Chivalry 2 Review: Is It Worth Playing?
- 1.1 Introduction
- 1.2 What Is The Story?
Can you imagine riding a knight into battle like an action movie hero? Do you want to be an archer that snipes adversaries from afar? For medieval fighting, Chivalry 2 has you covered. Nearly two years after its introduction, the game has an active player population and receives unique feature upgrades to keep the hilarious slaughter fresh.
Everything About Chivalry 2 Game
|Gameplay is intense but enticing.||Melee fighting is shallow.|
|Excellent presentation and performance||Bad console menus|
|A lighthearted tone is welcome.||Customization is lacking|
|Massive 64-player fights||Some animations are unclear.|
Chivalry 2—an online multiplayer first- or third-person medieval battle game—turns two this June. Multiple team-based game modes are available for 64 or 40 players. Objective conquests or team deathmatches include attacking or defending massive castles with catapults. The limited-time archers-only volleyball darkens the sky with arrows to break up conflict, and Arenas lets players display their dueling skills. How about armored cavalry storming through opposing lines? Last year, mounted combat and a new faction were added, and the latest content update allows cavalry on more maps!
What Is The Story?
A WAR WORLD
Despite no single-player campaign, Chivalry 2 tells a deep plot. Backstory: The game takes place after Chivalry: Medieval Warfare. The King of Agatha died after a terrible crusade in southern Tunisia. In the chaos ensued, the Mason Order took the throne and ruled with strength. The feared Masons in red and black want to eliminate all opposition.
Conversely, the former Agatha knights want to unite the kingdom under the genuine heir and king’s blue and gold. Finally, Tenosians emerge from the southern deserts. The crusade destroyed them. Therefore, they want revenge. Storytelling is complex in an online multiplayer-only game, but each map is a distinct faction conflict that drives the tale. Missions may involve assaulting a jail to rescue an Agathian war hero or besieging a castle to kill the Mason heir. While unimportant for fundamental gameplay, the plot motivates each side to fight and marks the “other team.”
The tutorial does a great job of explaining the fighting system, which can be scary. Slashing, stabbing, and blocking are taught before parries and ripostes. A brief bot battle follows to assemble everything. The method lets pros shine while beginners have fun. Death is early and frequent in Chivalry 2. Thus, online learning may be complex. As usual, players may be catapulted or “sniped” before a significant charge. In-person, the game shines despite early hiccups.
Classes have various roles and can join the fight. Massive, heavily armoured knights can protect chokepoints or break opposing lines. Stragglers and melee foes are better picked off by wily archers on the fringes. Vanguards may do massive damage despite their minimal armour. Finally, footmen are agile and robust in close quarters. More subclasses and hundreds of weapons per class make the battlefield more diversified. Swords, spears, and maces are flung at you, making fighting exciting.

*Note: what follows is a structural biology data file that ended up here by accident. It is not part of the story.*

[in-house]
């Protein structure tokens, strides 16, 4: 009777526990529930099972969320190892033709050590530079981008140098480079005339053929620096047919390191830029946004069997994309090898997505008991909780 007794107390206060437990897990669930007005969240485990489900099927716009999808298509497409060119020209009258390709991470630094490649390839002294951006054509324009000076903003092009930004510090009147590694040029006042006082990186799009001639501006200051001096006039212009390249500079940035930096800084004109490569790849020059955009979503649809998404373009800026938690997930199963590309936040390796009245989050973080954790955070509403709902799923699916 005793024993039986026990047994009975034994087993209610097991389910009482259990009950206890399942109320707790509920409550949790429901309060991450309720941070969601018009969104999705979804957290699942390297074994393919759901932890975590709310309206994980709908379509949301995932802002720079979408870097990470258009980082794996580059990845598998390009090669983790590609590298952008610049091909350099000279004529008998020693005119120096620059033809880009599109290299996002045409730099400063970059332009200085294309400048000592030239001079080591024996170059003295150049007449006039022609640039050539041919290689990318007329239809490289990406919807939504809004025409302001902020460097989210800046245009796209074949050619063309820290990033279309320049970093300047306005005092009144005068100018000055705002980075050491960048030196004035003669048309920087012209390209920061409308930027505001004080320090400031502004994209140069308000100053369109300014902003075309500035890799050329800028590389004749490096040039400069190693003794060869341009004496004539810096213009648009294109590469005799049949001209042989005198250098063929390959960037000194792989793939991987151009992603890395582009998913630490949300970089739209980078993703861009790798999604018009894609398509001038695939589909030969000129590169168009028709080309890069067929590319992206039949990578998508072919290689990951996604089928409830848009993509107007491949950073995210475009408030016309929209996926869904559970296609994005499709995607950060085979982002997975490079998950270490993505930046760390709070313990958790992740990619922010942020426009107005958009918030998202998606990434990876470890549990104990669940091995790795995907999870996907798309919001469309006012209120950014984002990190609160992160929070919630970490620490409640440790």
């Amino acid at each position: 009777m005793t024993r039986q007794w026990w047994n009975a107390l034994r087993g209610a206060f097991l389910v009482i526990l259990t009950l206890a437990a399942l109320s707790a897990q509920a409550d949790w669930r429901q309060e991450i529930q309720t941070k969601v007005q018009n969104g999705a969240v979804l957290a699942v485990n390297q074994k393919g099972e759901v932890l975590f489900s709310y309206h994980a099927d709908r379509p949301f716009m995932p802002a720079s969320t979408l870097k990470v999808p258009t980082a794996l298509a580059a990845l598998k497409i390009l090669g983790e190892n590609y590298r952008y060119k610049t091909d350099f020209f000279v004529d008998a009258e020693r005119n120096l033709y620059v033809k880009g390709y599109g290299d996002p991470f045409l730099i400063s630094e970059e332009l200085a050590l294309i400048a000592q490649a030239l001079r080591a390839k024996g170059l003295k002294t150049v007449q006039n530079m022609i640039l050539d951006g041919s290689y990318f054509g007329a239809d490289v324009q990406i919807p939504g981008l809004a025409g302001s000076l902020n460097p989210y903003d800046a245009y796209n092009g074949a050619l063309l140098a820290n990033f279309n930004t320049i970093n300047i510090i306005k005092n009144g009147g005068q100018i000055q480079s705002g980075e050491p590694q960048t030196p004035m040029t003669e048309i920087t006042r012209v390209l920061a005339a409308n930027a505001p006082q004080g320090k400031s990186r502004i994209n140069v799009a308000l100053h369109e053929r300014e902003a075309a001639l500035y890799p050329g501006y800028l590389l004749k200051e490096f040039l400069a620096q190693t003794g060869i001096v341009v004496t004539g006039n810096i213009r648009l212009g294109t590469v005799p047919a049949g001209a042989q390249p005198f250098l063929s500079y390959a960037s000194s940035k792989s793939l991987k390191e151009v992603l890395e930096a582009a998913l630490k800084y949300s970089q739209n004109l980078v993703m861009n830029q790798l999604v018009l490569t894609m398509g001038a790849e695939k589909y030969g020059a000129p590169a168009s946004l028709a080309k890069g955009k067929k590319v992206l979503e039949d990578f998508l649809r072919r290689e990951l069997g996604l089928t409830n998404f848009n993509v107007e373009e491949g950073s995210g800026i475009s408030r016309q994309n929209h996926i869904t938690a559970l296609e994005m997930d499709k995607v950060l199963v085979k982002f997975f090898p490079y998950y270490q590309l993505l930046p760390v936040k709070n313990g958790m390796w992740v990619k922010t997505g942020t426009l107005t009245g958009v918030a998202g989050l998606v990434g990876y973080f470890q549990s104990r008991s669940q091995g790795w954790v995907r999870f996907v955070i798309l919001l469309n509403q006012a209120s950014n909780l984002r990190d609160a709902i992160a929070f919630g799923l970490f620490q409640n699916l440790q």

Other than guns, most game objects can be interacted with. Chandeliers, chairs, and anything else in the setting can be used as weapons. Controller feedback and excellent sound design make successful blows more pleasurable (especially when a swing removes a limb). Medieval battlefields have plenty of blood and gore, making for some great gaming. Players will fight 5v1 opponents, duel in the middle of the battlefield, and more. The game’s appeal is that every match is different. Fast-moving, game-changing cavalry charges make this especially true.
Torn Banner addressed Chivalry 2’s character customization criticisms. Most characters seem like ugly medieval peasants rather than knights, but there are new hair, voice, attitude, and gender possibilities. The hundreds of weapon skins and armour variations enrich character building, but unlocking them may take time. Customers can buy customizable skins. Overall, the technology lets you create unique characters with armour trim and speech emotes.
Torn Banner has polished heavily. However, there are still some areas for improvement. Despite advances in customization, developing a character might feel like building a monster. Menu navigation is jerky and sometimes freezes, making it unusable. Friends and foes jostle your character in battle, preventing forward progress. People blocking the path to an aim in a confined area are incredibly frustrating. The PS5’s thrown object controls are delicate, which can be frustrating for javelin throwers. Each update reduces this list of complaints as developers improve the game.
MIDDLE AGE LAUGHTER
The comedy of Chivalry 2 makes it unique. Combat and character voice lines can be humorous and ludicrous. Since almost everything on the map may be armed, including cattle, there are many bizarre fatalities. Anvils fall from castle walls, severed limbs can be thrown back against opponents, and chickens can be used to smash enemies.
Chivalry 2 is a great multiplayer game with a large community and frequent updates. There is a stiff learning curve, but it has been out long enough that if you lose your way, a YouTube search for “Chivalry 2 combat tips” should clear up the brain fog. It mostly comes down to practice. You’ll die often. But their deaths will teach you and make you better. Since its producers know the player base, Chivalry 2’s development route is healthy and thriving. If you missed the hype train and want a game that will give you the greatest bang for your buck without a significant time commitment, go as far as Chivalry 2.